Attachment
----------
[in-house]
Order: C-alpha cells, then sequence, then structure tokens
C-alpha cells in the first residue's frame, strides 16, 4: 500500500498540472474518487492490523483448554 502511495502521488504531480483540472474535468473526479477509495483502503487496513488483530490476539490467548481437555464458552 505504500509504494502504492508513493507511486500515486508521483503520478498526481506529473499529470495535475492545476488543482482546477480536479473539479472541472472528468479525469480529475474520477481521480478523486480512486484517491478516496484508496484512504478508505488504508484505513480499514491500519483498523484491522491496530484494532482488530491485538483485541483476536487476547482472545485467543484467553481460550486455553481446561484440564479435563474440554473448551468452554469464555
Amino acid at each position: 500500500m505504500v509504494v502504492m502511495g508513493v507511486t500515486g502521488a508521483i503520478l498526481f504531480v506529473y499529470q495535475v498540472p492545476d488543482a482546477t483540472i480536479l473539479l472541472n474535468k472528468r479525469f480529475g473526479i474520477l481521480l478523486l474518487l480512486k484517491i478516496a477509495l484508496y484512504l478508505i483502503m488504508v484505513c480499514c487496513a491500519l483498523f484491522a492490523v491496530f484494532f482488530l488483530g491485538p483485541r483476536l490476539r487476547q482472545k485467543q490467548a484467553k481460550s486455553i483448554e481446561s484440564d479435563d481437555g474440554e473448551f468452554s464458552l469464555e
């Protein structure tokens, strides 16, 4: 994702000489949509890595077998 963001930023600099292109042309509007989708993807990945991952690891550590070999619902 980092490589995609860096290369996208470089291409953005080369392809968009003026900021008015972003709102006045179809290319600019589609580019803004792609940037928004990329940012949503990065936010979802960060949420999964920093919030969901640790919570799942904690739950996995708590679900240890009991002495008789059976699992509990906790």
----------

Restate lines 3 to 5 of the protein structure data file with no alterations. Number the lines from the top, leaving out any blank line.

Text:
C-alpha cells in the first residue's frame, strides 16, 4: 500500500498540472474518487492490523483448554 502511495502521488504531480483540472474535468473526479477509495483502503487496513488483530490476539490467548481437555464458552 505504500509504494502504492508513493507511486500515486508521483503520478498526481506529473499529470495535475492545476488543482482546477480536479473539479472541472472528468479525469480529475474520477481521480478523486480512486484517491478516496484508496484512504478508505488504508484505513480499514491500519483498523484491522491496530484494532482488530491485538483485541483476536487476547482472545485467543484467553481460550486455553481446561484440564479435563474440554473448551468452554469464555
Amino acid at each position: 500500500m505504500v509504494v502504492m502511495g508513493v507511486t500515486g502521488a508521483i503520478l498526481f504531480v506529473y499529470q495535475v498540472p492545476d488543482a482546477t483540472i480536479l473539479l472541472n474535468k472528468r479525469f480529475g473526479i474520477l481521480l478523486l474518487l480512486k484517491i478516496a477509495l484508496y484512504l478508505i483502503m488504508v484505513c480499514c487496513a491500519l483498523f484491522a492490523v491496530f484494532f482488530l488483530g491485538p483485541r483476536l490476539r487476547q482472545k485467543q490467548a484467553k481460550s486455553i483448554e481446561s484440564d479435563d481437555g474440554e473448551f468452554s464458552l469464555e
């Protein structure tokens, strides 16, 4: 994702000489949509890595077998 963001930023600099292109042309509007989708993807990945991952690891550590070999619902 980092490589995609860096290369996208470089291409953005080369392809968009003026900021008015972003709102006045179809290319600019589609580019803004792609940037928004990329940012949503990065936010979802960060949420999964920093919030969901640790919570799942904690739950996995708590679900240890009991002495008789059976699992509990906790």